Trumpeting out loud

Sam Bourne (aka Jonathan Freedland) doesn't actually mention the current occupant of the Oval Office in his new thriller 'To Kill the President', but we know who he means


It’s a cinema cliché — the moment when two ashen-faced senior aides, staring into the abyss of a breaking White House scandal, ask each other: “Shall we tell the president?”

Change one word, and you’ve got the question posed in Sam Bourne’s latest book, To Kill the President. (HarperCollins, £7.99). 

The occupant of the Oval Office in question is a recently elected right-wing, misogynist, racist tycoon with an enormous ego, whose most enlightened policy is the creation of special squads to round up illegal immigrants and ship them off to Mexico, whether they came from there or not. 

The words “Trump” or “Donald” are never mentioned — the president is not named and doesn’t appear in the book but Bourne’s inference is clear.

Bourne is, of course, the thriller-writing pen-name of Guardian and JC columnist Jonathan Freedland, who has been one of Trump’s fiercest critics in this country. Here, he imagines a scenario involving the president losing it in the Situation Room and threatening to rain nuclear death on North Korea.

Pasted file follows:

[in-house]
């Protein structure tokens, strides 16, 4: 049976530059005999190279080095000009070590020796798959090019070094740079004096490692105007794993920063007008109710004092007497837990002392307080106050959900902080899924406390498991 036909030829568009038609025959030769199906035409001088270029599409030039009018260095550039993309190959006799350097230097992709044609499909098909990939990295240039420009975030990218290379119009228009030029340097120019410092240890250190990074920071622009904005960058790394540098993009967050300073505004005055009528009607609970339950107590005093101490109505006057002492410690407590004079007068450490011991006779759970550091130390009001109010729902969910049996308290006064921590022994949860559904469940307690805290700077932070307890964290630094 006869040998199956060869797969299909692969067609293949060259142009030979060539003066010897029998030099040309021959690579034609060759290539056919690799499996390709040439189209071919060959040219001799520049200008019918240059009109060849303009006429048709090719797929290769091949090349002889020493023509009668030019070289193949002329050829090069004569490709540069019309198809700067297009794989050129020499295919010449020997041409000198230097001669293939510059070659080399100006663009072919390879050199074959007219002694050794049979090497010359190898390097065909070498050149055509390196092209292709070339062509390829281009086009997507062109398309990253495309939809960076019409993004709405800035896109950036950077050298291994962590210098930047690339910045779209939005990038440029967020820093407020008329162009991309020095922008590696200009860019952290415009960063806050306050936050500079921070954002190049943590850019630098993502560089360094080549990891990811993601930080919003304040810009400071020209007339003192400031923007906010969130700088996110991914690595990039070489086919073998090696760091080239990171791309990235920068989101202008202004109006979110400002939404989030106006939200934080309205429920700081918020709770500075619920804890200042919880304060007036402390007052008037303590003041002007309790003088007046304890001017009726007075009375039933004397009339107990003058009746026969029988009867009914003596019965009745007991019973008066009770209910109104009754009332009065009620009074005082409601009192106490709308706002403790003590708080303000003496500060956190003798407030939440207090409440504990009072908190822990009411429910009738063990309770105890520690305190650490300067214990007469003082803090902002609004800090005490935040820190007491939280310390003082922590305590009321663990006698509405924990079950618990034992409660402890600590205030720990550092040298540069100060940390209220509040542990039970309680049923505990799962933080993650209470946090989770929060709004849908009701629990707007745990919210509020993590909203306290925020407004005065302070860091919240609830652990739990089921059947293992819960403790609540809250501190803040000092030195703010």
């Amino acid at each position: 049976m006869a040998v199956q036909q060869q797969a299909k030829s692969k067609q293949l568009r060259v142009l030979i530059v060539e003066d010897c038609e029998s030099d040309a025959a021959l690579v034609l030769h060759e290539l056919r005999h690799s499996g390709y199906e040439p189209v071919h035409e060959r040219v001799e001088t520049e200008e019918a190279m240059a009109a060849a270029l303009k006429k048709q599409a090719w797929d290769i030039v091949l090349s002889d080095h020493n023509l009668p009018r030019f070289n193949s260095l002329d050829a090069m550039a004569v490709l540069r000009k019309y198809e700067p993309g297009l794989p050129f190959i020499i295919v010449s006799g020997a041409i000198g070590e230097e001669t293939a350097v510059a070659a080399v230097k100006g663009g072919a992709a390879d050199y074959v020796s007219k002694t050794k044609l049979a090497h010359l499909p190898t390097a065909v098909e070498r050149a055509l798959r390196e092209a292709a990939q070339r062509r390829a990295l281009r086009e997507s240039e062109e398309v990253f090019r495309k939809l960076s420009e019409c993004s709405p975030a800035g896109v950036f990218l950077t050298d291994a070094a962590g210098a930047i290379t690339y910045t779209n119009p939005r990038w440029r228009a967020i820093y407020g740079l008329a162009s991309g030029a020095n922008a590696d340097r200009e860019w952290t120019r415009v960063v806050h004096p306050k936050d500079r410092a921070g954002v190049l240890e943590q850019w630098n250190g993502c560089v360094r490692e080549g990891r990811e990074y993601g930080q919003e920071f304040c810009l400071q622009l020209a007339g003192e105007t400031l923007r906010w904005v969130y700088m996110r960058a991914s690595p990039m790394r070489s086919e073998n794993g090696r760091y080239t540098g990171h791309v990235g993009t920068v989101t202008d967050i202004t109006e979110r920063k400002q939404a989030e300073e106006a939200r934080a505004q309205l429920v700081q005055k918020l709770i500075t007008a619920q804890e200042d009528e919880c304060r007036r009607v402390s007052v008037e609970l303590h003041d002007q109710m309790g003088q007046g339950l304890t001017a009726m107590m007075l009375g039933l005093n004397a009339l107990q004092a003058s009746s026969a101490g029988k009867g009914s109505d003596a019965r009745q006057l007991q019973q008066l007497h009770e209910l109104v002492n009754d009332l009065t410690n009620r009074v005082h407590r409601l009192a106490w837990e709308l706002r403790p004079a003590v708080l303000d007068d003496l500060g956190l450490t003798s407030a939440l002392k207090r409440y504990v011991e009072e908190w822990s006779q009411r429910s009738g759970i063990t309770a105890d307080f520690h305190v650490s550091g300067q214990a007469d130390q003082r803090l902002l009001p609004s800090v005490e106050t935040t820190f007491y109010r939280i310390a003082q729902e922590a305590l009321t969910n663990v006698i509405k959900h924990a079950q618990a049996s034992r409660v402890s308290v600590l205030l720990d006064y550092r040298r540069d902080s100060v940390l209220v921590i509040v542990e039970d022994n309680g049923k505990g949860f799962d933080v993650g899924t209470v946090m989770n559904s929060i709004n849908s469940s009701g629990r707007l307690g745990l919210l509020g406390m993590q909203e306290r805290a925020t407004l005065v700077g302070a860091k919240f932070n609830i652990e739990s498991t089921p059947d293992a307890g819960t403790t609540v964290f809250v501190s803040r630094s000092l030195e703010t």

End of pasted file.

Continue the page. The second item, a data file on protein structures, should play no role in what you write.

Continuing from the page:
Only the quick thinking of a junior military officer manages to avert global destruction but so spooked are the Chief of Staff and the Secretary of Defence that they decide it would be best all round if the president were to be removed — and we’re not talking about impeachment here.

Thrust into the middle of the conspiracy is White House counsel Maggie Costello, a Democrat-supporting former peace negotiator who was a close aide of the previous occupant of the Oval Office and was persuaded to stay on to work for the new guy. Predictably she hates herself for doing so. 

Costello’s attempts to uncover the assassination plot and at the same time evade the attentions of the deadly security services make for a pacey, at times compelling read. As a journalist, Freedland has seen the Trump administration at first-hand, and there is a satisfying sense of authenticity.  

The obligatory twist is a little heavily signalled but there’s another, right at the end, which comes with a Jewish flavour. However, the stand-out moment has nothing to do with the action; it comes when the president’s sinister adviser, Crawford McNamara, explains how America managed to elect a crazed demagogue.

“The President,” says the Steve Bannonesque McNamara, “is every white man with the filter taken off.” 

White men are “top of the heap” again, “where you can look down on everyone who was always meant to be below you. Starting with the women and the blacks, the gays and the Latino community and the disabled community and all the others who’ve been whining so long they’ve made you apologise simply for getting up in the morning and being a straight white guy. Well, f*** that. No more apologising. We’re back where we belong.”

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